Mazda, trying hard to compete model-for-model and feature-for-feature with larger, better-financed companies, wanted to start a second, luxury car distribution channel like Honda/Acura, Toyota/Lexus and Nissan/Infiniti. Mazda's division was to be called Amati. When cash ran short, the dollar/yen relationship changed dramatically and a worldwide recession severely cut into the luxury car market, Mazda had to abandon the plan.
Like its competitor's initial offerings, Mazda/Amati planned two cars, the big car was rumored to be a V12 (perhaps based on two of the MX3 V6s), the smaller of the two was the Millenia, Mazda's answer to the Lexus ES 300 and something between the Infiniti J30 and G20 models. Mazda dealers (not Amati dealers) now got to sell the Millenia.
Two models were offered. The plain Millenia had a 2.5-liter 4-valve V6 engine that produced 170 hp. The innovative Millenia S model used a Miller-cycle version of the same engine. Mazda was the first automobile to use this unusual engine, which differed from the standard 4-stroke gasoline engine. Mazda's version of the Miller-cycle used a smaller displacement (2.3 liters versus 2.5 liters), much longer intake timing, a screw-type supercharger, and twin intercoolers to produce 40 more horsepower and 50 more ft.-lb. of torque with slightly better fuel economy than the standard V6.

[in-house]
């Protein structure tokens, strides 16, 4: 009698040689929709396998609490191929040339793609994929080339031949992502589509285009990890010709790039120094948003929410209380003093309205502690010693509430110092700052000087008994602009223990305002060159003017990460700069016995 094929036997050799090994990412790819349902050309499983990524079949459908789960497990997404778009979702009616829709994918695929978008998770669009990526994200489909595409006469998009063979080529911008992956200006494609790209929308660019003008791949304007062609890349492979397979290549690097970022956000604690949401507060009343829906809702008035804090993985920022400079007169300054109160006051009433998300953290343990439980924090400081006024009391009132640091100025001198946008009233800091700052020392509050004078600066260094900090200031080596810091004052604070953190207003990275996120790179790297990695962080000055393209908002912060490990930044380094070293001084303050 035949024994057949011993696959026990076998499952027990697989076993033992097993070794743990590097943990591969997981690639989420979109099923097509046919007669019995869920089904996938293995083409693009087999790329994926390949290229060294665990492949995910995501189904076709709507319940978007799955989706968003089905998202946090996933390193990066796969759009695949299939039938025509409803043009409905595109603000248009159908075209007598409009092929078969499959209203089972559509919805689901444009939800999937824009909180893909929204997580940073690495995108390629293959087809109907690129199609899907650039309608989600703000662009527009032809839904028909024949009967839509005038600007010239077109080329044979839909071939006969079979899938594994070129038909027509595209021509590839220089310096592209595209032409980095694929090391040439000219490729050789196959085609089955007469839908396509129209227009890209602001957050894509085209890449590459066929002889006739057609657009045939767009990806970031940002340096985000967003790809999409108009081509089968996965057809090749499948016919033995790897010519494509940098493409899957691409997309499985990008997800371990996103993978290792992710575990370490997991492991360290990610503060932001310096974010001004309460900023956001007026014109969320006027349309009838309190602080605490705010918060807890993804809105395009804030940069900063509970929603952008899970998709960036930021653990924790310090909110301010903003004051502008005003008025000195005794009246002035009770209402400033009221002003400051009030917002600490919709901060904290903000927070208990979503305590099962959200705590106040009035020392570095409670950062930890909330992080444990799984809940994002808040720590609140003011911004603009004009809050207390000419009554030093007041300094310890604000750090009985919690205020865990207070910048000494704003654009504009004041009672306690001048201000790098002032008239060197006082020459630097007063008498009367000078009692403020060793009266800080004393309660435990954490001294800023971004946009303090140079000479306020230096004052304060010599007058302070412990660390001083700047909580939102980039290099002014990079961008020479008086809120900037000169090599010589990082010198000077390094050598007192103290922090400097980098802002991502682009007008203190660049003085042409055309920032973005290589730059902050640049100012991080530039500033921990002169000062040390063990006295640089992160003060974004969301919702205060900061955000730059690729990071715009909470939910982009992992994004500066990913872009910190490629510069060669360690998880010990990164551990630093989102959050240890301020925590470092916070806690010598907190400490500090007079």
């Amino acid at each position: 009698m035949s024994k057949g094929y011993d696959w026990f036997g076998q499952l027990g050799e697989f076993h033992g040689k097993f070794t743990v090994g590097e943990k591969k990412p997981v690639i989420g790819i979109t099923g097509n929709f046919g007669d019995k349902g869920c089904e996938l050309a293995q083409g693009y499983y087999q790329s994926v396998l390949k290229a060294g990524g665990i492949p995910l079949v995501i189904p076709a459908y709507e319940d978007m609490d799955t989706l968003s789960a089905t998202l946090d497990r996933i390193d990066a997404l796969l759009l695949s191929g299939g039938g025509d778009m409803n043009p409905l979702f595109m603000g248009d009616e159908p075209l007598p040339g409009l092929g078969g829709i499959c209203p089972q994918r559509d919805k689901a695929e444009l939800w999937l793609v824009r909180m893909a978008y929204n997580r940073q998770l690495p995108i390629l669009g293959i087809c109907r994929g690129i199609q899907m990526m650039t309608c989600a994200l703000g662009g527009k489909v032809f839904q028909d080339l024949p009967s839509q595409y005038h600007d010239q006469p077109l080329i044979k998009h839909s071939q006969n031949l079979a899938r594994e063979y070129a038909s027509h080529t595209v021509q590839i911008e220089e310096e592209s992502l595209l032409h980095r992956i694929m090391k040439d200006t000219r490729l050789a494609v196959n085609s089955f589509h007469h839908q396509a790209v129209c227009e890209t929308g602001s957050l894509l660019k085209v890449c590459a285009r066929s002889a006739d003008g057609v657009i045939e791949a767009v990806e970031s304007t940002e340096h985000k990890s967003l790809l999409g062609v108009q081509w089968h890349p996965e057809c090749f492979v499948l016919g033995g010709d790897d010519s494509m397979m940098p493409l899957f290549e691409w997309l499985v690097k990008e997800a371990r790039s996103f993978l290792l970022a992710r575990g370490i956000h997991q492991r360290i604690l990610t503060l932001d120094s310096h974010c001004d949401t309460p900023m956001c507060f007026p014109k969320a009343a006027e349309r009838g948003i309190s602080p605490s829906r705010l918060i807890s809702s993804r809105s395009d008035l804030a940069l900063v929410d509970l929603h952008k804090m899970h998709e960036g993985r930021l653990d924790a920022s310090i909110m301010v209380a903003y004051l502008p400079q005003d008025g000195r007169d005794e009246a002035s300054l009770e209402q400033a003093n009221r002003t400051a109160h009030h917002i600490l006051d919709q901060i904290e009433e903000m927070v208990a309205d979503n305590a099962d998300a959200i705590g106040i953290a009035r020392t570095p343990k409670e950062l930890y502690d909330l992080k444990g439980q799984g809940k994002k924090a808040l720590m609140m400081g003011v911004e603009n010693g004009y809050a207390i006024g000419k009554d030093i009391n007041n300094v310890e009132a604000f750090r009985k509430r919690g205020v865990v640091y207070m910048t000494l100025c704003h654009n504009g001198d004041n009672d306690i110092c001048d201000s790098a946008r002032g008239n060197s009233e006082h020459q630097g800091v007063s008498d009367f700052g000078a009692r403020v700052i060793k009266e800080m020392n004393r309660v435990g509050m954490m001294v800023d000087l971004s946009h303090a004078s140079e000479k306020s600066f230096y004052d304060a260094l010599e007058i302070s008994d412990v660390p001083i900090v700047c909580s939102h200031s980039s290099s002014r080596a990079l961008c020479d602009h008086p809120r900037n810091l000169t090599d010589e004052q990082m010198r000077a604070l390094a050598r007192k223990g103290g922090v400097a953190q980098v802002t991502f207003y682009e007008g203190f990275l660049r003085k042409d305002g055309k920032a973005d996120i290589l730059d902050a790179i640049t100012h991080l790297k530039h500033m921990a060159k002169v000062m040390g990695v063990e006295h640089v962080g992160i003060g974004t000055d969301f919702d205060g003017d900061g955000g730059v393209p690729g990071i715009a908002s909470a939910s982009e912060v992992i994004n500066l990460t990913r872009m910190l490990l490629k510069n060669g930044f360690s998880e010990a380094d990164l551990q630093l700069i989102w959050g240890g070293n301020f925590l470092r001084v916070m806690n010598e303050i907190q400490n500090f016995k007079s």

The Millenia set new standards for Mazda quality control, fit and finish. It was quiet, had good handling characteristics, a little sluggish with the 2.5-liter engine but had excellent performance with the Miller-cycle.
CD players were now standard for 1996.
As of April 18, 1994:
- $25,995 (1995 Mazda Millenia)
- $31,995 (1995 Mazda Millenia S)
As of June 30, 1995:
- $27,525 (1995 Mazda Millenia)
- $33,595 (1995 Mazda Millenia S)
As of December 18, 1995:
- $27,995 (1996 Mazda Millenia)
- $35,595 (1996 Mazda Millenia S)
- $425 (early 1995 models)
- $450 (1995 models)